During spring practice in April, the NCAA’s Playing Rules Oversight Panel approved some changes for the upcoming season. One of the biggest changes will impact special teams but since the announcement came in April, some fans might have missed it. The news even got buried in this Sabre notes article back during spring practice.
So what’s the big change? The “99 Virginia Football Thoughts Before Kickoff” series explores the topic.
No. 81 – How To Treat The Kickoff Rule Change
The NCAA’s Playing Rules Oversight Panel implemented a new rule that will change the look of kickoffs and the strategy around them this season. With the new rule, if a player calls for a fair catch between the goal line and 25-yard line, it will be treated as a touchback and the ball will be placed at the 25-yard line.
The change stems from safety concerns. The goal is to increase the number of touchbacks and reduce the number of potential collisions on kickoffs.
What sort of strategy impact will that make? As the kicking team, this CBS article on the change suggests that it may reduce the “sky-high pop-up kickoffs designed to either put a receiving team in poor field position or create frantic, live-ball situations.” Could that lead to more squib style kicks that are usually reserved for the end of games when a team is protecting a lead? Those sort of rolling and bouncing kickoffs can’t end in a fair catch obviously, but could create some potential ball-handling mistakes in a way similar to those high kickoffs that are often targeted between the returner and the first line of blockers.
Last season, Virginia kicked off 58 times and allowed 24.46 yards per return on 35 attempts. That ranked 117th nationally among the 130 Football Bowl Subdivision teams. UVA finished with 20 touchbacks, which tied for 94th nationally. The Hoos sent two kickoffs out of bounds too. It could be tempting to avoid kickoff coverage since those numbers didn’t stack up too well with the competition.
Of course, UVA hired a new special teams coordinator in the offseason with the addition of Ricky Brumfield. At UTSA, his kickoff coverage group allowed 19.61 yards per return, which ranked 41st nationally. UTSA created 18 touchbacks to tie for 105th nationally.
It should be interesting to see the types of kicks that Virginia uses this season with the new rule in place. It will also be interesting to keep an eye on personnel. Brian Delaney handled all but two of the kickoffs last season as a true freshman. If the Cavalier coaches decide that they want to just kick the ball as deep into the end zone as possible or they decide for more driving squib kicks or some other variation, then that could lead to different personnel choices.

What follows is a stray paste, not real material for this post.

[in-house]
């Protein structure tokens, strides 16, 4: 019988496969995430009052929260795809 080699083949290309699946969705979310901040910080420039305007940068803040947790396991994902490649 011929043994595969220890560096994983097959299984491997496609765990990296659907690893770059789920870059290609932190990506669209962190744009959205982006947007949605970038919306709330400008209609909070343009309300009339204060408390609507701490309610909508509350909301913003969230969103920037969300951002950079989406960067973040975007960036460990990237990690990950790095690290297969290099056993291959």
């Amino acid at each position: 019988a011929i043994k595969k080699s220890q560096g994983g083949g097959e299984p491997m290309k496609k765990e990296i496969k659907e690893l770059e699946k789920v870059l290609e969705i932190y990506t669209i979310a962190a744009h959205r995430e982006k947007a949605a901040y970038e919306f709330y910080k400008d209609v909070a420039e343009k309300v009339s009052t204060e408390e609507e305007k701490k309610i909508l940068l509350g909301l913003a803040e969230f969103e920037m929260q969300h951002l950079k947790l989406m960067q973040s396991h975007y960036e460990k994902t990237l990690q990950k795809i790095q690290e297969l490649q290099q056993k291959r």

On the other side of the coin, the Hoos have a weapon in the form of Joe Reed. He averaged 29.7 yards per return last season, good enough for ninth nationally. He set a UVA single season record last season with two kickoff returns for touchdown in the same season. He darted for a 92-yard kickoff return touchdown against Georgia Tech that helped secure bowl eligibility. Then he opened the bowl game with a 98-yard kickoff return touchdown too. Only four other players nationally had more kickoff return touchdowns.
Both of those situations could have led to fair catches if Virginia just wanted to take the ball at the 25-yard line. The potential for a better starting point exists with Reed back there, though. I don’t think Reed will bypass too many clean kickoff return chances even if they fall into the fair catch area of the field.
I’m guessing, however, that many UVA opponents may try to avoid giving him returnable kicks this season at all so that may not eliminate the sky-high kicks from the equation. Why not just aim a pop kick at an up man if you’re the opponent to see if the Hoos will just call the fair catch and take the ball at the 25-yard line? Considering the way Virginia ended the season on offense – no points over the final 10 quarters – opposing defenses may be willing to give up that starting field position just to stay away from Reed.
Regardless, kickoff strategy and kickoff return strategy will be something to monitor in 2018.
So far, the “99 Virginia Football Thoughts Before Kickoff” series has discussed Jordan Mack, Jordan Ellis, and Joe Spaziani and much more. The previous articles are below. Click away.
- No. 99 – The importance of a fast start
- No. 98 – The impact of early-ending careers
- No. 97 – Jordan Mack’s role
- No. 96 – Welcome Back
- No. 95 – Han Solo Says
- No. 94 -Smart Addition
- No. 93 – The Center Spot
- No. 92 – Finding A Punt Returner
- No. 91 – Facing Running Quarterbacks
- No. 90 – Interceptions
- No. 89 – Kickoff Times
- No. 88 – QB Optimism Not Enough To Tilt Early Predictions Too Far
- No. 87 – It Starts With Jordan Ellis
- No. 86 – Virginia’s Most Dangerous Game
- No. 85 – The Tight End Swan Song?
- No. 84 – Teach A Man To Fish
- No. 83 – No Ordinary Joe
- No. 82 – Now Or Then